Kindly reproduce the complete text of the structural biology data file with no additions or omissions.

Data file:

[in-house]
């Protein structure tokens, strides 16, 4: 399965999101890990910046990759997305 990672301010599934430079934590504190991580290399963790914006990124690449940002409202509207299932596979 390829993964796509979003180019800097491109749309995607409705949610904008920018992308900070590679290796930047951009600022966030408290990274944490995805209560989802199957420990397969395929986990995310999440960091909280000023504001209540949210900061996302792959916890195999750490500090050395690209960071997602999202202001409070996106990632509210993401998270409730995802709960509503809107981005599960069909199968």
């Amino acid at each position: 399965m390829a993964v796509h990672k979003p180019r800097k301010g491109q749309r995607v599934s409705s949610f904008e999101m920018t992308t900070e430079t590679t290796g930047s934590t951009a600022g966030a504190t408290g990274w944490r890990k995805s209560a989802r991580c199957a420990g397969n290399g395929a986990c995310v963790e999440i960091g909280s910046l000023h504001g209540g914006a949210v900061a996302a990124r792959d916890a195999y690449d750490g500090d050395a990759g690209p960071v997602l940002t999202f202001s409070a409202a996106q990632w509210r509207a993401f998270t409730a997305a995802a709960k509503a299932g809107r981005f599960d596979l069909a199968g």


[in-house]
């Protein structure tokens, strides 16, 4: 399965999101890990910046990759997305 990672301010599934430079934590504190991580290399963790914006990124690449940002409202509207299932596979 390829993964796509979003180019800097491109749309995607409705949610904008920018992308900070590679290796930047951009600022966030408290990274944490995805209560989802199957420990397969395929986990995310999440960091909280000023504001209540949210900061996302792959916890195999750490500090050395690209960071997602999202202001409070996106990632509210993401998270409730995802709960509503809107981005599960069909199968």
């Amino acid at each position: 399965m390829a993964v796509h990672k979003p180019r800097k301010g491109q749309r995607v599934s409705s949610f904008e999101m920018t992308t900070e430079t590679t290796g930047s934590t951009a600022g966030a504190t408290g990274w944490r890990k995805s209560a989802r991580c199957a420990g397969n290399g395929a986990c995310v963790e999440i960091g909280s910046l000023h504001g209540g914006a949210v900061a996302a990124r792959d916890a195999y690449d750490g500090d050395a990759g690209p960071v997602l940002t999202f202001s409070a409202a996106q990632w509210r509207a993401f998270t409730a997305a995802a709960k509503a299932g809107r981005f599960d596979l069909a199968g």